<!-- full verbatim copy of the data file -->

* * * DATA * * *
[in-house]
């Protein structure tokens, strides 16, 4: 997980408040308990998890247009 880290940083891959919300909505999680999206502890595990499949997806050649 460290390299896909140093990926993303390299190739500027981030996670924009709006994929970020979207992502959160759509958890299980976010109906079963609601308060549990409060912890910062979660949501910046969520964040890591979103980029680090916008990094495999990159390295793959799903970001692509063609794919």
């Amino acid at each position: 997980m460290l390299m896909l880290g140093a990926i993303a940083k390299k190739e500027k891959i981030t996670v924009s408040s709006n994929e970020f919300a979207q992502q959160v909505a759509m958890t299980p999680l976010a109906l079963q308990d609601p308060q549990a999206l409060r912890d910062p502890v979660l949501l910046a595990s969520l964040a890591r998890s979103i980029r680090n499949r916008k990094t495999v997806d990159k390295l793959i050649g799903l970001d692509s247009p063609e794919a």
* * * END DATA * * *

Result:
[in-house]
């Protein structure tokens, strides 16, 4: 997980408040308990998890247009 880290940083891959919300909505999680999206502890595990499949997806050649 460290390299896909140093990926993303390299190739500027981030996670924009709006994929970020979207992502959160759509958890299980976010109906079963609601308060549990409060912890910062979660949501910046969520964040890591979103980029680090916008990094495999990159390295793959799903970001692509063609794919």
């Amino acid at each position: 997980m460290l390299m896909l880290g140093a990926i993303a940083k390299k190739e500027k891959i981030t996670v924009s408040s709006n994929e970020f919300a979207q992502q959160v909505a759509m958890t299980p999680l976010a109906l079963q308990d609601p308060q549990a999206l409060r912890d910062p502890v979660l949501l910046a595990s969520l964040a890591r998890s979103i980029r680090n499949r916008k990094t495999v997806d990159k390295l793959i050649g799903l970001d692509s247009p063609e794919a």